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Title:Cosimo I de' Medici (1519–1574)
Artist:Workshop of Bronzino (Italian, Monticelli 1503–1572 Florence)
Medium:Oil on wood
Dimensions:37 3/4 x 27 3/4 in. (95.9 x 70.5 cm)
Credit Line:Rogers Fund, 1908
Strozzi, Florence; Rev. John Sanford, Florence and London (until 1839; his sale, Christie's, London, March 9, 1839, no. 123, as by Bronzino, for £14.14); Charles Callahan Perkins, Boston (until d. 1886); his son, Charles Bruen Perkins, Boston (1886–1908; sold to The Met)
New York. The Metropolitan Museum of Art. "Florentine Paintings in the Metropolitan Museum," June 15–August 15, 1971, no catalogue.
THIS WORK MAY NOT BE LENT.
Joseph Breck. "Sammlungen: Die Neuerwerbungen des Metropolitan Museum in New York." Der Cicerone 1 (1909), p. 292, attributes it to Bronzino.
B[ryson]. B[urroughs]. "Principal Accessions." Metropolitan Museum of Art Bulletin 4 (April 1909), p. 69, ill., attributes it to Bronzino.
Hanns Schulze. Die Werke Angelo Bronzinos. Strasbourg, 1911, p. XXIV, considers it a replica by Bronzino similar to the version in the Accademia in Florence.
Bryson Burroughs. Catalogue of Paintings. 3rd ed. New York, 1917, p. 32, as by Bronzino.
Arthur McComb. Agnolo Bronzino, His Life and Works. Cambridge, Mass., 1928, pp. 13, 72–73, pl. 17, calls this portrait probably the original, and dates it about 1542–45.
Harry B. Wehle. The Metropolitan Museum of Art: A Catalogue of Italian, Spanish, and Byzantine Paintings. New York, 1940, p. 69, ill.
Luisa Becherucci. Manieristi toscani. Bergamo, 1944, p. 42, mentions it among the replicas of the Uffizi portrait, which she feels is the original.
Josephine L. Allen and Elizabeth E. Gardner. A Concise Catalogue of the European Paintings in The Metropolitan Museum of Art. New York, 1954, p. 13.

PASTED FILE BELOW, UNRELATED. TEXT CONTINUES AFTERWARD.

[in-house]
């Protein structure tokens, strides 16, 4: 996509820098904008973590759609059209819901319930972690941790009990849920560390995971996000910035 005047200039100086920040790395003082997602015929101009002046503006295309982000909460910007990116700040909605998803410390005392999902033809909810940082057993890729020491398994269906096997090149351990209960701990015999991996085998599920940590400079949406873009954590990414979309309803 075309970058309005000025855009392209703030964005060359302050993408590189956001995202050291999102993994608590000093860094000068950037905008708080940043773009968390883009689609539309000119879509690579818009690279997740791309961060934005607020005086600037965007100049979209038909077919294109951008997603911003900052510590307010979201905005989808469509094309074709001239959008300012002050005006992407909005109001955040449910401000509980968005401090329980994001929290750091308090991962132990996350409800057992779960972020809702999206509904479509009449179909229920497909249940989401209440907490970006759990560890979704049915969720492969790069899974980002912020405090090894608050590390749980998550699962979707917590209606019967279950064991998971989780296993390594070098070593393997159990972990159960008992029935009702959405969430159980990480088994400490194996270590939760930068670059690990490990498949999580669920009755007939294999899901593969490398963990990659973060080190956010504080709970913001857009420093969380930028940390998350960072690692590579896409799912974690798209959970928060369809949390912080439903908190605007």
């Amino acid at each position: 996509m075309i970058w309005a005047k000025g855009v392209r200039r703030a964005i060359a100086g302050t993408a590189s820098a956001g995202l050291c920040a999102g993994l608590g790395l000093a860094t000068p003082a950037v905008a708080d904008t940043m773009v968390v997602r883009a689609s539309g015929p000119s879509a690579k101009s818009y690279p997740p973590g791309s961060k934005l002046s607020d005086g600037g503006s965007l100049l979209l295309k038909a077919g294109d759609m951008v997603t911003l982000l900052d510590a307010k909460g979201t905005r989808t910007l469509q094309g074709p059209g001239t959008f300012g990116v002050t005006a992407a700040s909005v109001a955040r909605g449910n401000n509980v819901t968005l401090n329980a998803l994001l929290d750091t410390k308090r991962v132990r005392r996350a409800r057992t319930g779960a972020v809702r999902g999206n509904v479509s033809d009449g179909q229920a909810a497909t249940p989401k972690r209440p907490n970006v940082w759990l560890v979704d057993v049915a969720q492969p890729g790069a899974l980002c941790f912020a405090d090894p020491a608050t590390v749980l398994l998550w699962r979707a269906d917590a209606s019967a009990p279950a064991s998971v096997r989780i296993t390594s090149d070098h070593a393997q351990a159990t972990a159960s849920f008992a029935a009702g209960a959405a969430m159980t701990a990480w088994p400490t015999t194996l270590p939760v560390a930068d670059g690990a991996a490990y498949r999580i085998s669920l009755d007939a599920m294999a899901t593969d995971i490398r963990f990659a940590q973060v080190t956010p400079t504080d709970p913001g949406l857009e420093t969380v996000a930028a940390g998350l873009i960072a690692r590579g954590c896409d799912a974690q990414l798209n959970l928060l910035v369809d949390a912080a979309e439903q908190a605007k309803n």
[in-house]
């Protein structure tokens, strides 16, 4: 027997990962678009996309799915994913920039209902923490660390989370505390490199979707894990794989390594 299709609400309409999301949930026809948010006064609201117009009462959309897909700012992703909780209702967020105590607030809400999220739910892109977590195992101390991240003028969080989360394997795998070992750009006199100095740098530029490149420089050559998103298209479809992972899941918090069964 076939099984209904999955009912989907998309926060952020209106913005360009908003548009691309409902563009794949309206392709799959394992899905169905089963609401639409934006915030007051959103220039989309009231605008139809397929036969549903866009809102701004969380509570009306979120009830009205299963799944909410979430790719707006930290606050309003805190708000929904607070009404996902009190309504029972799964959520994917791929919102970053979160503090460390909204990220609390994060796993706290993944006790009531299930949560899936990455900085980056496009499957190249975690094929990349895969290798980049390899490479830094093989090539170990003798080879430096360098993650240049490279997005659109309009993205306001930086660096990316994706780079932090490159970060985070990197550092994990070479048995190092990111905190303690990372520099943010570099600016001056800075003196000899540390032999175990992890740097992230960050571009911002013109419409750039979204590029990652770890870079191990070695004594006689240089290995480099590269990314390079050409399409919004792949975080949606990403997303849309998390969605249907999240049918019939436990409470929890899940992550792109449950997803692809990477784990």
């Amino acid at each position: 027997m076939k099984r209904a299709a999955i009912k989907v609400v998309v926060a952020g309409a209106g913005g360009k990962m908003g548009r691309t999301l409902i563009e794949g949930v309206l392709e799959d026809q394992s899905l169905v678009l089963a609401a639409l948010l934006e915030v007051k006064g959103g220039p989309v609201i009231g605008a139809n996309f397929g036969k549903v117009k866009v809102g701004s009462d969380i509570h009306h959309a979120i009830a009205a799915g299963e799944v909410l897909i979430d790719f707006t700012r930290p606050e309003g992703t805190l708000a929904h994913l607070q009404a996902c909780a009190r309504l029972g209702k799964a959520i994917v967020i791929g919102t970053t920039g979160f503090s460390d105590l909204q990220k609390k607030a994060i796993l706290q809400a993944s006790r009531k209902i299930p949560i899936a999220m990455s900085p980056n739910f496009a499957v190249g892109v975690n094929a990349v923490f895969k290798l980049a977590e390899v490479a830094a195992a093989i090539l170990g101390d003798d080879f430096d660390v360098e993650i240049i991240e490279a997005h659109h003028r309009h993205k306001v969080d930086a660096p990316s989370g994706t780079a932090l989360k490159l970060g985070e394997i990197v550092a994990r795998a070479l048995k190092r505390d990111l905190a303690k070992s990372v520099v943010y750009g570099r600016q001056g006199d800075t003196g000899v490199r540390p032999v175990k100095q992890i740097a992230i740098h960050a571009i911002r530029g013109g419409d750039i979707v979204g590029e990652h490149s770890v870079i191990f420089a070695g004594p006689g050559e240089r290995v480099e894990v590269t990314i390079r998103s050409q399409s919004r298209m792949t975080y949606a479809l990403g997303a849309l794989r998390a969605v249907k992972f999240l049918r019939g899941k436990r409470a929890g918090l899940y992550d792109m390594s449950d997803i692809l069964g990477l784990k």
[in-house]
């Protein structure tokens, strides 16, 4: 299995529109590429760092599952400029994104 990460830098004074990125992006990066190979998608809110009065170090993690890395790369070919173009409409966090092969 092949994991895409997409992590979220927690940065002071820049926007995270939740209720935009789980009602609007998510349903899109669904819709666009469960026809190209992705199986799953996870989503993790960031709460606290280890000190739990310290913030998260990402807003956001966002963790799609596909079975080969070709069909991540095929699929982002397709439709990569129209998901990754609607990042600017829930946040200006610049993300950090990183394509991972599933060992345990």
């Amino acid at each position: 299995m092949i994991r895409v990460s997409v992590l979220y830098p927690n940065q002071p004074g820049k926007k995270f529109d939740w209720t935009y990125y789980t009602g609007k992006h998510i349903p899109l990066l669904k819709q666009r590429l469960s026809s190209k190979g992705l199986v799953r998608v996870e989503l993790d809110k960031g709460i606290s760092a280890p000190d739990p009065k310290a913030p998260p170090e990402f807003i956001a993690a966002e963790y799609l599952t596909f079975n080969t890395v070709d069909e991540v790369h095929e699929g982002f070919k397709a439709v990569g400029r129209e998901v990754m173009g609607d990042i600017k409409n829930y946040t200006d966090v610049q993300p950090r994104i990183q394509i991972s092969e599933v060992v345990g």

Andrea Emiliani. Il Bronzino. Busto Arsizio, 1960, unpaginated, opp. pl. 90, calls it a replica of the Uffizi portrait.
Federico Zeri with the assistance of Elizabeth E. Gardner. Italian Paintings: A Catalogue of the Collection of The Metropolitan Museum of Art, Florentine School. New York, 1971, p. 203, ill., call it probably derived from a Bronzino portrait of Cosimo I de' Medici painted in 1545 (now possibly no. 28 in the Uffizi); mention fringed curtain and ornamental border probably taken from the "Portrait of a Man" by Salviati (MMA 55.14).
Burton B. Fredericksen and Federico Zeri. Census of Pre-Nineteenth-Century Italian Paintings in North American Public Collections. Cambridge, Mass., 1972, pp. 36, 515, 605.
Edi Baccheschi. L'opera completa del Bronzino. Milan, 1973, p. 94, no. 54g, considers it a workshop version of the Uffizi portrait.
Robert Barry Simon. "Bronzino's Portraits of Cosimo I de' Medici." PhD diss., Columbia University, 1982, pp. 91–93, 260–63, no. A21, notes that it is the work of a copyist whose model must have been a half-length rather than a three-quarter-length portrait, dates it 1543–44, and thinks that the hanging in the background derives from another composition (cites our "Portrait of a Young Man" by Salviati [45.128.11]) and alludes to hangings that covered portraits in the Cinquecento.
Robert B. Simon. "Bronzino's Portrait of Cosimo I in Armour." Burlington Magazine 125 (September 1983), pp. 528, 531–32, 539, no. 21, fig. 10, discusses the numerous versions of this portrait (over 25 examples are listed in his Appendix II) and considers our version to be by "an artist other than Bronzino".
Angela Tamvaki inEl Greco in Italy and Italian Art. Exh. cat., National Gallery Alexandros Soutzos Museum. Athens, 1995, pp. 266–68, 490, ill.
Katharine Baetjer. European Paintings in The Metropolitan Museum of Art by Artists Born Before 1865: A Summary Catalogue. New York, 1995, p. 37, ill.
Antonio Geremicca inBronzino: Artist and Poet at the Court of the Medici. Ed. Carlo Falciani and Antonio Natali. Exh. cat., Palazzo Strozzi. Florence, 2010, p. 114.
Alejandra González Leyva inManierismo: El Arte después de la Perfección. Exh. cat., Museo Nacional de San Carlos. Mexico City, 2014, p. 56, fig. 2 (color).
Robert Simon (1983) lists twenty-eight versions of this composition, attributing the various examples to Bronzino, his workshop, and anonymous copyists. Since Simon's publication, art historians have generally concluded that the Florence and Sydney versions are autograph.
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